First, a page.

Feeds

Oracle has great Q3, if database growth doesn't concern you

Oh yeah. And SAP stinks

Build a business case: developing custom apps

Oracle today turned in a good looking third quarter to investors. That is if you discount the database maker's unimpressive database sales growth.

Oracle showed off revenue of $3.5bn for the third quarter. That total is up 18 per cent from the $2.95bn reported in the same period last year. Larry's House also delivered an improved profit, reaching $765m as compared to $540m last year. Overall, Oracle's 19 cents EPS (earnings per share) beat analysts' consensus forecast by a penny.

Executives used the solid results as an excuse to go after one of the only software makers Oracle didn't acquire during the past two years.

"SAP's strongest geographical region is Europe," said Oracle's President Charles Phillips. "So we are especially pleased that in Europe our applications new license revenue grew in excess of 100 per cent year-over-year. It's very satisfying to be doing well right in SAP's backyard."

Boo-yah!

Oracle's results didn't look as pretty if you dug a bit deeper into the third quarter financial statement.

Most notably, revenue from new database and middleware licenses grew only 4 per cent to $827m. Support revenue for these products rose only 6 per cent and total database and middleware revenue grew 5 per cent to $1.92bn. Single digit growth everywhere.

Oracle's applications business performed better, working off a much smaller base. Revenue from this group surged 80 per cent to $877m, and new licenses revenue increased 77 per cent.

The results appeared to leave Oracle investors unmoved. Shares off Oracle dropped almost 4 per cent in the after-hours markets. ®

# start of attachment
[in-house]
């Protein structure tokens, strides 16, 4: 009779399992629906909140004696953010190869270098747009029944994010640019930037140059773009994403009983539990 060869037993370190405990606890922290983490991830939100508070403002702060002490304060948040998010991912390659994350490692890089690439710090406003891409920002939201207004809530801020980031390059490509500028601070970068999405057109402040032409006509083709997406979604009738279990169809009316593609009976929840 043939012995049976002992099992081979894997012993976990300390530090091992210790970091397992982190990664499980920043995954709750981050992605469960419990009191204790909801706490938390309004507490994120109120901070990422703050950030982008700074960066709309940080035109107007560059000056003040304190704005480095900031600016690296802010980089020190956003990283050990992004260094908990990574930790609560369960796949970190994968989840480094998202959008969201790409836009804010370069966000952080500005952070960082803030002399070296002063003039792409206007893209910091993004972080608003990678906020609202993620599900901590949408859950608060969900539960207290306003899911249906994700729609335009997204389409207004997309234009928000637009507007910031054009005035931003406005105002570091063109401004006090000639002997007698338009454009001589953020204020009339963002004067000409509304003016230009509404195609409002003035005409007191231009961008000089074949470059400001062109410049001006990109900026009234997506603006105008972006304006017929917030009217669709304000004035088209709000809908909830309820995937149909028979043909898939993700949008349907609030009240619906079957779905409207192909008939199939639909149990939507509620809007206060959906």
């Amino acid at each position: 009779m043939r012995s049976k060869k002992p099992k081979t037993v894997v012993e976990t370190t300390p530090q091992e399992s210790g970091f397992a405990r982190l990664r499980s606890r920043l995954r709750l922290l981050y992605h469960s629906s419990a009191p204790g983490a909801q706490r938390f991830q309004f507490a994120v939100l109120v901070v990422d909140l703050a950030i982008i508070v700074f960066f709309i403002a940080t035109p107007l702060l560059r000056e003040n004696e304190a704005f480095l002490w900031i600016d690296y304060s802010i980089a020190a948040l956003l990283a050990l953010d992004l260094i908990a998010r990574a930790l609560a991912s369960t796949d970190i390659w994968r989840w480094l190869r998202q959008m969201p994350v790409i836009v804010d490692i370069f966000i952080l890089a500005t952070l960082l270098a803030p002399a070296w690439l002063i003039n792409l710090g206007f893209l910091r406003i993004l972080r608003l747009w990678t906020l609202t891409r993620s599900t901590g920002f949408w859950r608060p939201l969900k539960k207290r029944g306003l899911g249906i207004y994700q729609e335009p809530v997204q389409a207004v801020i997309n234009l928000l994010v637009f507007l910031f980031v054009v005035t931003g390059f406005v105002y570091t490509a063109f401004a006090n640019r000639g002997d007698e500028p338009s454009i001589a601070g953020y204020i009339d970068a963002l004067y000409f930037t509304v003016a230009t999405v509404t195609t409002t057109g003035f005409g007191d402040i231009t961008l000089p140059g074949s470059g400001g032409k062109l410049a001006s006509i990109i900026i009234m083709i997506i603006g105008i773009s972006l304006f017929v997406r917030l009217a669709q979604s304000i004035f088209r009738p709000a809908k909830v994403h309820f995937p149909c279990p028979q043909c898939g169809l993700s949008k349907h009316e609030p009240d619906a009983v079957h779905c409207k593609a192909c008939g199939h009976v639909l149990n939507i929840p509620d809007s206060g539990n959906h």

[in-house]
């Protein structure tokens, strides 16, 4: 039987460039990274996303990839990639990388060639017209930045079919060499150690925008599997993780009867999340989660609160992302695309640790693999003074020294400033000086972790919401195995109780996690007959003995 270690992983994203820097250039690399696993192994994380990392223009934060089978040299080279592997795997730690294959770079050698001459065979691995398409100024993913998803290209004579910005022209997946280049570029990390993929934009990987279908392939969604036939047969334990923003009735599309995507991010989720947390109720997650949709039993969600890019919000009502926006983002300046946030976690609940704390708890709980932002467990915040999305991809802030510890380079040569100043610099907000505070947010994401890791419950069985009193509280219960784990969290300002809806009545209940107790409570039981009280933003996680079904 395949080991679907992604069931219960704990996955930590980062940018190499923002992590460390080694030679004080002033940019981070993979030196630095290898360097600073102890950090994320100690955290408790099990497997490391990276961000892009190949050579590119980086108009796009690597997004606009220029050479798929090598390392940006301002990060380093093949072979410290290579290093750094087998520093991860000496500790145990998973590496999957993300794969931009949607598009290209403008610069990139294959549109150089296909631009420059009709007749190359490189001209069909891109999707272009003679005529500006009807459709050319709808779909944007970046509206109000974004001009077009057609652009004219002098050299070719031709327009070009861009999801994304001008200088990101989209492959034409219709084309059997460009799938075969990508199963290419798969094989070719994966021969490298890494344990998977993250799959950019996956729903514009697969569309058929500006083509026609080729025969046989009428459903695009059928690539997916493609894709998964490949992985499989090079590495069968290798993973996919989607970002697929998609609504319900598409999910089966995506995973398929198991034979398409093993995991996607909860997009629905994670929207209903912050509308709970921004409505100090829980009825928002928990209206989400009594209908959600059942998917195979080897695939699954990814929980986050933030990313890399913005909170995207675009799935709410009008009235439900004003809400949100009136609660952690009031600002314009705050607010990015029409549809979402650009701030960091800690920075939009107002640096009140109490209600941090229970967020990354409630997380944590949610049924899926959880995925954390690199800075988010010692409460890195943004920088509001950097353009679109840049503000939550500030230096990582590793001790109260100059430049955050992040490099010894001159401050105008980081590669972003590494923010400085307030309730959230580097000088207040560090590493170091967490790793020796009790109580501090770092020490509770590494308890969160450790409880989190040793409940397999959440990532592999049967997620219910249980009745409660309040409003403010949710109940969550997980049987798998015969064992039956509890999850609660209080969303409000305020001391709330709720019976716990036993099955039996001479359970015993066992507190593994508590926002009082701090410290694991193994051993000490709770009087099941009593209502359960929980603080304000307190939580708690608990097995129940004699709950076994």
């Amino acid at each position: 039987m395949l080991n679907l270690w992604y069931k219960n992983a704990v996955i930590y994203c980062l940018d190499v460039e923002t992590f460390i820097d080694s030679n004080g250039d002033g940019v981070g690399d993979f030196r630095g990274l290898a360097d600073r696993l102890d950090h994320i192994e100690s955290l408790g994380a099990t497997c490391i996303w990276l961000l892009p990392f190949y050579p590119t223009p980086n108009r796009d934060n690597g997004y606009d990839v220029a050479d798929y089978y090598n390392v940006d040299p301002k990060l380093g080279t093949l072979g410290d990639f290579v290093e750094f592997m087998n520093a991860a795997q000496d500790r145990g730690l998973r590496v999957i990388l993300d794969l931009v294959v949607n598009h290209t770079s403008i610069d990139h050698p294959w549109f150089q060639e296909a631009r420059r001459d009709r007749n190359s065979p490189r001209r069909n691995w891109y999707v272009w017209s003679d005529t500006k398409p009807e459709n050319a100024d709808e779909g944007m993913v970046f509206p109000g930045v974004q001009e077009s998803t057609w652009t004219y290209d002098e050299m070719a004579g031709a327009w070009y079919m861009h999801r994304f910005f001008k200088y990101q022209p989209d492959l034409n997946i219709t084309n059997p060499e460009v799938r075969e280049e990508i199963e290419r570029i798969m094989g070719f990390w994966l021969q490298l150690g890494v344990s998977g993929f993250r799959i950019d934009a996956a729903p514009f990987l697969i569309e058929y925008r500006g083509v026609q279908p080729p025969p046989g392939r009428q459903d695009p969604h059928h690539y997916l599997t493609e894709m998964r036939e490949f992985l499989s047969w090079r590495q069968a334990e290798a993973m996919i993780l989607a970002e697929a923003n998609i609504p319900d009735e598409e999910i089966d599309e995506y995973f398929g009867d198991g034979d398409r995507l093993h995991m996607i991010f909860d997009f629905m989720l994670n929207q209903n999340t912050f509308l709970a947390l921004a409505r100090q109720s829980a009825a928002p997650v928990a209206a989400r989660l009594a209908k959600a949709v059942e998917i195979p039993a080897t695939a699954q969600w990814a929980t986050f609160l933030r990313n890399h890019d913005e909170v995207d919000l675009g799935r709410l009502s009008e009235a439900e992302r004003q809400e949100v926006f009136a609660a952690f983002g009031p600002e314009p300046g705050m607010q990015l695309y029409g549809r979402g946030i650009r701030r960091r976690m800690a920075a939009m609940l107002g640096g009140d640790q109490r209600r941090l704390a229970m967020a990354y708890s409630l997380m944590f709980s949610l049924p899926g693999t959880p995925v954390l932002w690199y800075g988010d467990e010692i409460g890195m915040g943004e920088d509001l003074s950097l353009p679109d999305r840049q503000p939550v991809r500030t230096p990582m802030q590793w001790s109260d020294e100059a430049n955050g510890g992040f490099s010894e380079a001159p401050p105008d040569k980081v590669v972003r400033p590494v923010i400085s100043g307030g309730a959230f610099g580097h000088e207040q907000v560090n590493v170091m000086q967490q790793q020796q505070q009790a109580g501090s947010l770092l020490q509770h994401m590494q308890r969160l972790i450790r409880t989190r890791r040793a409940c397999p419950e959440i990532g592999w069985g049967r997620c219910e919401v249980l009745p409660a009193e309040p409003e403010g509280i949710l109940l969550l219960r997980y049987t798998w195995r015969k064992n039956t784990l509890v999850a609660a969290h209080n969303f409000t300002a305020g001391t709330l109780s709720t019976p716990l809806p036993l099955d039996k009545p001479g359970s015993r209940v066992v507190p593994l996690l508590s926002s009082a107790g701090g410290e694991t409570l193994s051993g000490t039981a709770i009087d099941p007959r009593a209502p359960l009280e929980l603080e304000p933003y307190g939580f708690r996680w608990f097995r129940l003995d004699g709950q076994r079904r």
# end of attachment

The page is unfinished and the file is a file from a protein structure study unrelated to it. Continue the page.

Build a business case: developing custom apps

More from The Register

next story
iPad? More like iFAD: We reveal why Apple fell into IBM's arms
But never fear fanbois, you're still lapping up iPhones, Macs
Sonos AXES support for Apple's iOS4 and 5
Want to use your iThing? You can't - it's too old
Amazon says Hachette should lower ebook prices, pay authors more
Oh yeah ... and a 30% cut for Amazon to seal the deal
Philip K Dick 'Nazi alternate reality' story to be made into TV series
Amazon Studios, Ridley Scott firm to produce The Man in the High Castle
Joe Average isn't worth $10 a year to Mark Zuckerberg
The Social Network deflates the PC resurgence with mobile-only usage prediction
Chips are down at Broadcom: Thousands of workers laid off
Cellphone baseband device biz shuttered
Feel free to BONK on the TUBE, says Transport for London
Plus: Almost NOBODY uses pay-by-bonk on buses - Visa
Twitch rich as Google flicks $1bn hitch switch, claims snitch
Gameplay streaming biz and search king refuse to deny fresh gobble rumors
Stick a 4K in them: Super high-res TVs are DONE
4,000 pixels is niche now... Don't say we didn't warn you
prev story

Whitepapers

Implementing global e-invoicing with guaranteed legal certainty
Explaining the role local tax compliance plays in successful supply chain management and e-business and how leading global brands are addressing this.
Boost IT visibility and business value
How building a great service catalog relieves pressure points and demonstrates the value of IT service management.
Why and how to choose the right cloud vendor
The benefits of cloud-based storage in your processes. Eliminate onsite, disk-based backup and archiving in favor of cloud-based data protection.
The Essential Guide to IT Transformation
ServiceNow discusses three IT transformations that can help CIO's automate IT services to transform IT and the enterprise.
Maximize storage efficiency across the enterprise
The HP StoreOnce backup solution offers highly flexible, centrally managed, and highly efficient data protection for any enterprise.